Reproductive biology

Tadpole shrimps may reproduce sexually with populations composed of separate sexes (males and females), males and hermaphrodites, or solely hermaphrodites. The latter either self-fertilize or cross-fertilize one another. In most species,

A shield shrimp (Triops australiensis) in drying mud in an ephemeral lake, near Charleville, western Queensland, Australia. (Photo by B. G. Thomson/Photo Researchers, Inc. Reproduced by permission.)

females or hermaphrodites also reproduce parthenogeneti-cally, which is the most common means of reproduction in the Notostraca. During mating, the male holds the female above it while swimming in an upside-down position. Tadpole shrimps breed throughout their adult life.

The female or hermaphrodite carries the fertilized eggs in a brood pouch for several hours before dropping them in the water. These eggs are drought- and freeze-resistant and may remain dormant for up to several decades. Furthermore, through a mechanism that is not yet understood, a small percentage of these eggs may hatch shortly after being laid, while another portion may need only one period of drought before hatching, and some others may need two or more drought periods to hatch. In this way, tadpole shrimps increase the chances of their offspring surviving if any given pool should not last long enough to complete their development. In addition, the eggs are sensitive to light, osmotic pressure, and temperature, which allows them to hatch only in new (temporary) freshwater pools where predators can be avoided.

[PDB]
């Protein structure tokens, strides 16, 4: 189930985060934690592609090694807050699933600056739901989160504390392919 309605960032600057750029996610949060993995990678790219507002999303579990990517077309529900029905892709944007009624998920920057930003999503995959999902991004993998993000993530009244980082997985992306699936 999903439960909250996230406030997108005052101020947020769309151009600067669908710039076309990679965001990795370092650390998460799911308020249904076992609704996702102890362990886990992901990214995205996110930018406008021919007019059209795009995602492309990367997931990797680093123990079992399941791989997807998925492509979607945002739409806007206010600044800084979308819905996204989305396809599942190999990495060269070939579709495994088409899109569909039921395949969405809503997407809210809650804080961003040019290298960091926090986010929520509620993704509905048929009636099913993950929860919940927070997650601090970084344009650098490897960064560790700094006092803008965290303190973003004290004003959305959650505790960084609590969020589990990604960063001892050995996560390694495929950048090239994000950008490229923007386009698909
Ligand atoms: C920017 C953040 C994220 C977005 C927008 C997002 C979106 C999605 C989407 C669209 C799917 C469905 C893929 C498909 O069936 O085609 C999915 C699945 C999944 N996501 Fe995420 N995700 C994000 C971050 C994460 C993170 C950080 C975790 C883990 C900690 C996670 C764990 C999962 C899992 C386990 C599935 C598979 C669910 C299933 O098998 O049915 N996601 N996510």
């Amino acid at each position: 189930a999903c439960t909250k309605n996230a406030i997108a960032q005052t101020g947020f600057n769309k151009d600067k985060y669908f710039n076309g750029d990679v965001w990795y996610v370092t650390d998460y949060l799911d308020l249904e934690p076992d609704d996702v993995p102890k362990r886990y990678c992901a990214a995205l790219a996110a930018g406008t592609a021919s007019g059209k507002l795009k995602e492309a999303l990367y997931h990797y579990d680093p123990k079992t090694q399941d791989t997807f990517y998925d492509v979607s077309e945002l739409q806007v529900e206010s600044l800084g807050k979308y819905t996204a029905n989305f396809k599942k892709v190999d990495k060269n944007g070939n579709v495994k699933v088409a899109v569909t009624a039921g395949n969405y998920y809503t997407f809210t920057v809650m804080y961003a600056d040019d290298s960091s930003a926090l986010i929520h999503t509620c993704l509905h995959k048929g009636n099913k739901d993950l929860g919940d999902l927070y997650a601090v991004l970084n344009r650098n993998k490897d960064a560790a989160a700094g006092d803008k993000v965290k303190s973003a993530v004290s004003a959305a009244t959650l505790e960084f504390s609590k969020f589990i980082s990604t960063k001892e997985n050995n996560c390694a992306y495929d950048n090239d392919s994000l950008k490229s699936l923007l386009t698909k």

Tadpole shrimps hatch as nauplius larvae, and their development is extremely rapid, going through larval molts in as little as 24 hours if conditions are optimal. After each molt, the individual gains a pair of appendages. In most species, sexually mature tadpole shrimps may be found a couple of weeks after hatching.

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